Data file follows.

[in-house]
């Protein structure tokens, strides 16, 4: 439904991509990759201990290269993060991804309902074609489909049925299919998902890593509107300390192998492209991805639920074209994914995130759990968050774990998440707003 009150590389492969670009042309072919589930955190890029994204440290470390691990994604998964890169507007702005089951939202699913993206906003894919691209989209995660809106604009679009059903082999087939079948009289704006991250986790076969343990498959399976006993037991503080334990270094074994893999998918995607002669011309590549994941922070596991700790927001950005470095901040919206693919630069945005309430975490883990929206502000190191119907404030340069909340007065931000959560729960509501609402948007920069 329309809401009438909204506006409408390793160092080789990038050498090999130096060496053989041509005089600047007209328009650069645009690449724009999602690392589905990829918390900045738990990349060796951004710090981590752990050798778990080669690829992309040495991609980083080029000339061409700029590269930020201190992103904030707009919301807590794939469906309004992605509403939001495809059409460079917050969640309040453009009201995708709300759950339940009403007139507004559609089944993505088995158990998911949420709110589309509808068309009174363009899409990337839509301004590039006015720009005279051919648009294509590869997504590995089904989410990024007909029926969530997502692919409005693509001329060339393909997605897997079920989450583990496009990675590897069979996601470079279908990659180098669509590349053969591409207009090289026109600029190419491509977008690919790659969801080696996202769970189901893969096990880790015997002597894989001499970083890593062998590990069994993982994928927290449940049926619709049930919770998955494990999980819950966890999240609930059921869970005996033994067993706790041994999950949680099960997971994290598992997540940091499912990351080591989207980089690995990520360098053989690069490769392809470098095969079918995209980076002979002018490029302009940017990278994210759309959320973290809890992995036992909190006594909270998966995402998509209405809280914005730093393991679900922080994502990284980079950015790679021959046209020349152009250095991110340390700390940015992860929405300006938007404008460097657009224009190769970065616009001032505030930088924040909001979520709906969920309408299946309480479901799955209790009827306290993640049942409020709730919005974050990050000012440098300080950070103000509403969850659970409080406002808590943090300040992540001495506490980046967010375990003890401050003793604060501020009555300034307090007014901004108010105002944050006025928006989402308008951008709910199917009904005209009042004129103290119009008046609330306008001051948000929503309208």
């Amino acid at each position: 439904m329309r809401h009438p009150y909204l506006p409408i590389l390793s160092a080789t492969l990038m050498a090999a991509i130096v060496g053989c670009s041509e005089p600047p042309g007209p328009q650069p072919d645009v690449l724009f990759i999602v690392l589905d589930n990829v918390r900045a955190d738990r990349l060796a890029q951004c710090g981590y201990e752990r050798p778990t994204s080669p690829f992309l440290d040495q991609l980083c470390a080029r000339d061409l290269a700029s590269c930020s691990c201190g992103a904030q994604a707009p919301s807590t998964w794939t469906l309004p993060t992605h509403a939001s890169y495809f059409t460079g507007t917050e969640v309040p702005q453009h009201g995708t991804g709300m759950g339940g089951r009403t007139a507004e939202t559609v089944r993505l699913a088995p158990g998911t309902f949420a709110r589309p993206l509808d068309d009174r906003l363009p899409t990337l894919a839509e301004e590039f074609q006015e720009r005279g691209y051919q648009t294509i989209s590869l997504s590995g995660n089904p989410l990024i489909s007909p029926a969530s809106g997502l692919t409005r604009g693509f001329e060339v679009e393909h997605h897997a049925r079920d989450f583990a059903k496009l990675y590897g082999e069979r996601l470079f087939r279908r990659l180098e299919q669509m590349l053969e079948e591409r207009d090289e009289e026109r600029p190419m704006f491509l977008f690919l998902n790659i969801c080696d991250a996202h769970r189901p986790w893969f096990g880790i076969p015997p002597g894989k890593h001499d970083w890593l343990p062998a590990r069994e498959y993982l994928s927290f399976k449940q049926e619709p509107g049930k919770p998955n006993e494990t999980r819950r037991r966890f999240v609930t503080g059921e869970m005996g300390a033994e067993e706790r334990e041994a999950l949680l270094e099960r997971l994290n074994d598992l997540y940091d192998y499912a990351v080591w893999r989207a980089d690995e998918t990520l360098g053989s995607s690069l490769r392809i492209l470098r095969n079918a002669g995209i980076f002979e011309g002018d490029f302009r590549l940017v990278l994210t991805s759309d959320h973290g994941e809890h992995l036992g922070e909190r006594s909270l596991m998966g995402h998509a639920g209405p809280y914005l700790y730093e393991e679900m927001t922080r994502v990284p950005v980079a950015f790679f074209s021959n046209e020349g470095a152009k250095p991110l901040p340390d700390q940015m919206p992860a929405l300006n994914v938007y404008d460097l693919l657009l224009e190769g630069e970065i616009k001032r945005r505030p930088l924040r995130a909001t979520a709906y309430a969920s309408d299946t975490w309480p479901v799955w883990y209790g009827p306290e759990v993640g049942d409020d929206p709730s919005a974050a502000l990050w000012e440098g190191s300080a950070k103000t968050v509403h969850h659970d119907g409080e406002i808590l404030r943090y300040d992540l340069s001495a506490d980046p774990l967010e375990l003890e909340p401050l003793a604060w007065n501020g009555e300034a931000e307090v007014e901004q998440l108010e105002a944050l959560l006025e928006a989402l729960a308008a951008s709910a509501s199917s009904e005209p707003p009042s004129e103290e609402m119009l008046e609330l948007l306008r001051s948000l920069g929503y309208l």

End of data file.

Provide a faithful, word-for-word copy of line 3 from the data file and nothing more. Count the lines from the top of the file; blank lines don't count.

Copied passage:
């Amino acid at each position: 439904m329309r809401h009438p009150y909204l506006p409408i590389l390793s160092a080789t492969l990038m050498a090999a991509i130096v060496g053989c670009s041509e005089p600047p042309g007209p328009q650069p072919d645009v690449l724009f990759i999602v690392l589905d589930n990829v918390r900045a955190d738990r990349l060796a890029q951004c710090g981590y201990e752990r050798p778990t994204s080669p690829f992309l440290d040495q991609l980083c470390a080029r000339d061409l290269a700029s590269c930020s691990c201190g992103a904030q994604a707009p919301s807590t998964w794939t469906l309004p993060t992605h509403a939001s890169y495809f059409t460079g507007t917050e969640v309040p702005q453009h009201g995708t991804g709300m759950g339940g089951r009403t007139a507004e939202t559609v089944r993505l699913a088995p158990g998911t309902f949420a709110r589309p993206l509808d068309d009174r906003l363009p899409t990337l894919a839509e301004e590039f074609q006015e720009r005279g691209y051919q648009t294509i989209s590869l997504s590995g995660n089904p989410l990024i489909s007909p029926a969530s809106g997502l692919t409005r604009g693509f001329e060339v679009e393909h997605h897997a049925r079920d989450f583990a059903k496009l990675y590897g082999e069979r996601l470079f087939r279908r990659l180098e299919q669509m590349l053969e079948e591409r207009d090289e009289e026109r600029p190419m704006f491509l977008f690919l998902n790659i969801c080696d991250a996202h769970r189901p986790w893969f096990g880790i076969p015997p002597g894989k890593h001499d970083w890593l343990p062998a590990r069994e498959y993982l994928s927290f399976k449940q049926e619709p509107g049930k919770p998955n006993e494990t999980r819950r037991r966890f999240v609930t503080g059921e869970m005996g300390a033994e067993e706790r334990e041994a999950l949680l270094e099960r997971l994290n074994d598992l997540y940091d192998y499912a990351v080591w893999r989207a980089d690995e998918t990520l360098g053989s995607s690069l490769r392809i492209l470098r095969n079918a002669g995209i980076f002979e011309g002018d490029f302009r590549l940017v990278l994210t991805s759309d959320h973290g994941e809890h992995l036992g922070e909190r006594s909270l596991m998966g995402h998509a639920g209405p809280y914005l700790y730093e393991e679900m927001t922080r994502v990284p950005v980079a950015f790679f074209s021959n046209e020349g470095a152009k250095p991110l901040p340390d700390q940015m919206p992860a929405l300006n994914v938007y404008d460097l693919l657009l224009e190769g630069e970065i616009k001032r945005r505030p930088l924040r995130a909001t979520a709906y309430a969920s309408d299946t975490w309480p479901v799955w883990y209790g009827p306290e759990v993640g049942d409020d929206p709730s919005a974050a502000l990050w000012e440098g190191s300080a950070k103000t968050v509403h969850h659970d119907g409080e406002i808590l404030r943090y300040d992540l340069s001495a506490d980046p774990l967010e375990l003890e909340p401050l003793a604060w007065n501020g009555e300034a931000e307090v007014e901004q998440l108010e105002a944050l959560l006025e928006a989402l729960a308008a951008s709910a509501s199917s009904e005209p707003p009042s004129e103290e609402m119009l008046e609330l948007l306008r001051s948000l920069g929503y309208l």